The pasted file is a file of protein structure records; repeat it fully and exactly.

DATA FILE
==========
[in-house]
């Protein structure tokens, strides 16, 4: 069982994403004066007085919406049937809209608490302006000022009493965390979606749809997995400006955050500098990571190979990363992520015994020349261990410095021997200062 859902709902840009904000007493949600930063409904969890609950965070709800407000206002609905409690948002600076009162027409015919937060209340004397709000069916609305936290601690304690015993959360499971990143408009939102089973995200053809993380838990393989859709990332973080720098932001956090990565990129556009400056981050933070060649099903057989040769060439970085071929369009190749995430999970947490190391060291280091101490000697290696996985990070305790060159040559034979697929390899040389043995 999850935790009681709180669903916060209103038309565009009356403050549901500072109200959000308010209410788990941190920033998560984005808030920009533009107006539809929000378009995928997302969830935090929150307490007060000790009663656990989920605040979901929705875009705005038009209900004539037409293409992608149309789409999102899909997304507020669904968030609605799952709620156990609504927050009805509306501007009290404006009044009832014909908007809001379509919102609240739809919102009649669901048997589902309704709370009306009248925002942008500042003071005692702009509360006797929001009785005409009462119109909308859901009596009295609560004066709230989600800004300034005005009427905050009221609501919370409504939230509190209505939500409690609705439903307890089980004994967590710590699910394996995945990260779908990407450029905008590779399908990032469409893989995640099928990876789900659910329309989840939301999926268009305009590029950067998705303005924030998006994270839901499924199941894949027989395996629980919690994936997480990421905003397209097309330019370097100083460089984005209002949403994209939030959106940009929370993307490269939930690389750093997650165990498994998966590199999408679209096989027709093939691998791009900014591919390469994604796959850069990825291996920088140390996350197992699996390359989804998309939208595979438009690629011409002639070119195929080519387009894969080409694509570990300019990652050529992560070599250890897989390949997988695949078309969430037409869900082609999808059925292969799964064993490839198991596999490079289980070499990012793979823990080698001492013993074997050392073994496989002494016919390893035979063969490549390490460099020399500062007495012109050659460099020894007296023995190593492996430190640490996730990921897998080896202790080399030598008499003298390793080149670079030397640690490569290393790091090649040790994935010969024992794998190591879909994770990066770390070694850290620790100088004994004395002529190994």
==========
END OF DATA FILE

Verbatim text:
[in-house]
């Protein structure tokens, strides 16, 4: 069982994403004066007085919406049937809209608490302006000022009493965390979606749809997995400006955050500098990571190979990363992520015994020349261990410095021997200062 859902709902840009904000007493949600930063409904969890609950965070709800407000206002609905409690948002600076009162027409015919937060209340004397709000069916609305936290601690304690015993959360499971990143408009939102089973995200053809993380838990393989859709990332973080720098932001956090990565990129556009400056981050933070060649099903057989040769060439970085071929369009190749995430999970947490190391060291280091101490000697290696996985990070305790060159040559034979697929390899040389043995 999850935790009681709180669903916060209103038309565009009356403050549901500072109200959000308010209410788990941190920033998560984005808030920009533009107006539809929000378009995928997302969830935090929150307490007060000790009663656990989920605040979901929705875009705005038009209900004539037409293409992608149309789409999102899909997304507020669904968030609605799952709620156990609504927050009805509306501007009290404006009044009832014909908007809001379509919102609240739809919102009649669901048997589902309704709370009306009248925002942008500042003071005692702009509360006797929001009785005409009462119109909308859901009596009295609560004066709230989600800004300034005005009427905050009221609501919370409504939230509190209505939500409690609705439903307890089980004994967590710590699910394996995945990260779908990407450029905008590779399908990032469409893989995640099928990876789900659910329309989840939301999926268009305009590029950067998705303005924030998006994270839901499924199941894949027989395996629980919690994936997480990421905003397209097309330019370097100083460089984005209002949403994209939030959106940009929370993307490269939930690389750093997650165990498994998966590199999408679209096989027709093939691998791009900014591919390469994604796959850069990825291996920088140390996350197992699996390359989804998309939208595979438009690629011409002639070119195929080519387009894969080409694509570990300019990652050529992560070599250890897989390949997988695949078309969430037409869900082609999808059925292969799964064993490839198991596999490079289980070499990012793979823990080698001492013993074997050392073994496989002494016919390893035979063969490549390490460099020399500062007495012109050659460099020894007296023995190593492996430190640490996730990921897998080896202790080399030598008499003298390793080149670079030397640690490569290393790091090649040790994935010969024992794998190591879909994770990066770390070694850290620790100088004994004395002529190994």